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New York City Comptroller urges Ralph Lauren to report to shareholders on its process to assess human rights risks to workers

 “Comptroller Scott M. Stringer calls on Ralph Lauren to assess worker safety and risks”, 7 Aug 2014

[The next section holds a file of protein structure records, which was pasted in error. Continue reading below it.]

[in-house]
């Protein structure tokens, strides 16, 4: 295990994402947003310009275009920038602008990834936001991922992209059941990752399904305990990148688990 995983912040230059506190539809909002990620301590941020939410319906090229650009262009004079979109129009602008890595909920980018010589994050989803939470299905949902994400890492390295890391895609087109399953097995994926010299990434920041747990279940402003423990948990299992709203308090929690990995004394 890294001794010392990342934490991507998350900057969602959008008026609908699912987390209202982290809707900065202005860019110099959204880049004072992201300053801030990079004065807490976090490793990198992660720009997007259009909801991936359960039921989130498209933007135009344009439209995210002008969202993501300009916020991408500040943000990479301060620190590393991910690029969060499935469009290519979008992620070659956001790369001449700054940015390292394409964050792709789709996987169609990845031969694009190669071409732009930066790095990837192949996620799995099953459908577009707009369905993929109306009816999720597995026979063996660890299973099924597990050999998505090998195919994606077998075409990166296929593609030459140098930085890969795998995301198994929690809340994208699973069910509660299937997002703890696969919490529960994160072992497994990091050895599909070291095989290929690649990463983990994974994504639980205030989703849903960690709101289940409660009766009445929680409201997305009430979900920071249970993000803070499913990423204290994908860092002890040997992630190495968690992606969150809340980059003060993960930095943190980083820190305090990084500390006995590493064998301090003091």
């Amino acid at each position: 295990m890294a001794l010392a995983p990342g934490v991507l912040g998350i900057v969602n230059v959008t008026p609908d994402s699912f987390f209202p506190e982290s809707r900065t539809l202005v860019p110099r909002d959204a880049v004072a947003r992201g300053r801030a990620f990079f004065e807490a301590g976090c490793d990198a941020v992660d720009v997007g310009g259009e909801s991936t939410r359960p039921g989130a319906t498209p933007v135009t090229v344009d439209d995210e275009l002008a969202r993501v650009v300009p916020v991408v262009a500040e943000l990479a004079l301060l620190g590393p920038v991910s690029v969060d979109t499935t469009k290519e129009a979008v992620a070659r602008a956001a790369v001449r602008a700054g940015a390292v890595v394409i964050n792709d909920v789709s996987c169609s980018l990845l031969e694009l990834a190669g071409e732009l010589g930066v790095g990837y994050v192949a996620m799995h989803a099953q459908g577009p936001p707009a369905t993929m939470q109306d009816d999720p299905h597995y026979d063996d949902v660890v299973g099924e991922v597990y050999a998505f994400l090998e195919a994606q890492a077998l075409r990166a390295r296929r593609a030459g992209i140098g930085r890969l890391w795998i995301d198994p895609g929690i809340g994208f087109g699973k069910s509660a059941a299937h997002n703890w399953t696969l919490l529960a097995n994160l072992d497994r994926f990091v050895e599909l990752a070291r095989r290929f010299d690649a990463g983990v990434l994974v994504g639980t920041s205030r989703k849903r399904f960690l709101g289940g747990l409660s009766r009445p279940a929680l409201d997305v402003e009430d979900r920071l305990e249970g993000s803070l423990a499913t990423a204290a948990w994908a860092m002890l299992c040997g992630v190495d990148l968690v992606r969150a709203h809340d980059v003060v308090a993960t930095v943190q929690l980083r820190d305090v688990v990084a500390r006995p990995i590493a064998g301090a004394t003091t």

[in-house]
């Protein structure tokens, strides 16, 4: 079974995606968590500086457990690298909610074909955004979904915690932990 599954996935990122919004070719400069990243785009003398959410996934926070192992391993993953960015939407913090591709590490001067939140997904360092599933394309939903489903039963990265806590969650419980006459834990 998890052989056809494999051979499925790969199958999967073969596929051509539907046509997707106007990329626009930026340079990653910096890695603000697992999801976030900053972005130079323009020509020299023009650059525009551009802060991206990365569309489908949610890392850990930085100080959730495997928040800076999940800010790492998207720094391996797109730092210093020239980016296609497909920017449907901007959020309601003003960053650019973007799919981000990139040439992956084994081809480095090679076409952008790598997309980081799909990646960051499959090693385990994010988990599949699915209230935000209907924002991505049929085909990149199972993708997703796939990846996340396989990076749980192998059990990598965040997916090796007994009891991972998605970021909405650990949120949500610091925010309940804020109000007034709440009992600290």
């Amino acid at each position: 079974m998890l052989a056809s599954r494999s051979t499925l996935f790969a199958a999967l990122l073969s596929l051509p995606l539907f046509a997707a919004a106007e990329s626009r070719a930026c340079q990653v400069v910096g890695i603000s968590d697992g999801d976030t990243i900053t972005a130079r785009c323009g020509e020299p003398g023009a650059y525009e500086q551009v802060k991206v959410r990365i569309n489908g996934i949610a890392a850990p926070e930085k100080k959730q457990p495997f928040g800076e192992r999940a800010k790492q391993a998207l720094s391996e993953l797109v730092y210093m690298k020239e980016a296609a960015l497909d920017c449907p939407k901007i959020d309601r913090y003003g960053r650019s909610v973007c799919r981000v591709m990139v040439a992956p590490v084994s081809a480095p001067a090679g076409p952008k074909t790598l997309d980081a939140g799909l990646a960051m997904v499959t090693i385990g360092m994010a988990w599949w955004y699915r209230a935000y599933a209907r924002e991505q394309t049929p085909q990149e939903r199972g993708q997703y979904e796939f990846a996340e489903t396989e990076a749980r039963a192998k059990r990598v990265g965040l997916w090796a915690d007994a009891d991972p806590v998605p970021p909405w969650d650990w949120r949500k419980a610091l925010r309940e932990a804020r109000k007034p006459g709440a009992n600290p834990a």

…Speaking before Ralph Lauren’s…annual shareowner meeting…New York City Comptroller Scott M. Stringer seconded a shareowner proposal…urging the company’s Board of Directors to report to shareowners on its process to assess human rights risks to workers. “As long-term shareowners, we believe Ralph Lauren has a responsibility to identify, prevent, mitigate and be accountable for human rights abuses in its own operations and those of its global suppliers,” said Comptroller Stringer. “The risks are particularly acute for Ralph Lauren…given…the fact that over 80 percent of its products are sourced from Asia, including Bangladesh.”...Ralph Lauren has refused to sign the Accord on Fire and Building Safety in Bangladesh…Ralph Lauren’s responsibility is also affirmed by the U.N. Guiding Principles on Business and Human Rights, which require companies to identify, prevent and mitigate human rights impacts…[Also refers to Abercrombie & Fitch, Adidas, Calvin Klein (part of Phillips-Van Heusen), Phillips-Van Heusen, Halliburton, Kroger, Superior Energy Services, Tommy Hilfiger (part of Phillips-Van Heusen)]